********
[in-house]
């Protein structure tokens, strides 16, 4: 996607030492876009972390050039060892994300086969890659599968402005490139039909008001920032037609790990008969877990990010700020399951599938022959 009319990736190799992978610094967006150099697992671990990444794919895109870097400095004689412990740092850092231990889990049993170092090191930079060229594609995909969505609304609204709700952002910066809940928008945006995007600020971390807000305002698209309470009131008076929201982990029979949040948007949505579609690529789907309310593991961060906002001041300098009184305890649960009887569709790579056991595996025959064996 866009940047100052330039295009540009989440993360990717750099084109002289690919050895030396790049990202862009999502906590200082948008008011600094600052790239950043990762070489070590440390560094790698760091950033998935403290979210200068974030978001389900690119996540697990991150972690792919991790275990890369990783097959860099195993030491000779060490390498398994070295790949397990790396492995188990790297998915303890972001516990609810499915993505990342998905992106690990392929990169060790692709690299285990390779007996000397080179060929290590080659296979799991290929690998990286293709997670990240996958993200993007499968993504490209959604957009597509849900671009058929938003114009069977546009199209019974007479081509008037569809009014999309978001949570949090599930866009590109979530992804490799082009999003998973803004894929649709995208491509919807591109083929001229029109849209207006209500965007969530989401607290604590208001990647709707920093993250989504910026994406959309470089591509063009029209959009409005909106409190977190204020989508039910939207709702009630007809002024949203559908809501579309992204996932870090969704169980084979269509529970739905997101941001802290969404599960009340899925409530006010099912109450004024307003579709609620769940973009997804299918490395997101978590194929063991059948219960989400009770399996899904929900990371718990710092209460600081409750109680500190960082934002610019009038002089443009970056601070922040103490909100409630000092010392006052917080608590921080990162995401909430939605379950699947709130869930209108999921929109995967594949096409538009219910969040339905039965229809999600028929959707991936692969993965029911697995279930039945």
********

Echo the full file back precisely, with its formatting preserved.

[in-house]
């Protein structure tokens, strides 16, 4: 996607030492876009972390050039060892994300086969890659599968402005490139039909008001920032037609790990008969877990990010700020399951599938022959 009319990736190799992978610094967006150099697992671990990444794919895109870097400095004689412990740092850092231990889990049993170092090191930079060229594609995909969505609304609204709700952002910066809940928008945006995007600020971390807000305002698209309470009131008076929201982990029979949040948007949505579609690529789907309310593991961060906002001041300098009184305890649960009887569709790579056991595996025959064996 866009940047100052330039295009540009989440993360990717750099084109002289690919050895030396790049990202862009999502906590200082948008008011600094600052790239950043990762070489070590440390560094790698760091950033998935403290979210200068974030978001389900690119996540697990991150972690792919991790275990890369990783097959860099195993030491000779060490390498398994070295790949397990790396492995188990790297998915303890972001516990609810499915993505990342998905992106690990392929990169060790692709690299285990390779007996000397080179060929290590080659296979799991290929690998990286293709997670990240996958993200993007499968993504490209959604957009597509849900671009058929938003114009069977546009199209019974007479081509008037569809009014999309978001949570949090599930866009590109979530992804490799082009999003998973803004894929649709995208491509919807591109083929001229029109849209207006209500965007969530989401607290604590208001990647709707920093993250989504910026994406959309470089591509063009029209959009409005909106409190977190204020989508039910939207709702009630007809002024949203559908809501579309992204996932870090969704169980084979269509529970739905997101941001802290969404599960009340899925409530006010099912109450004024307003579709609620769940973009997804299918490395997101978590194929063991059948219960989400009770399996899904929900990371718990710092209460600081409750109680500190960082934002610019009038002089443009970056601070922040103490909100409630000092010392006052917080608590921080990162995401909430939605379950699947709130869930209108999921929109995967594949096409538009219910969040339905039965229809999600028929959707991936692969993965029911697995279930039945």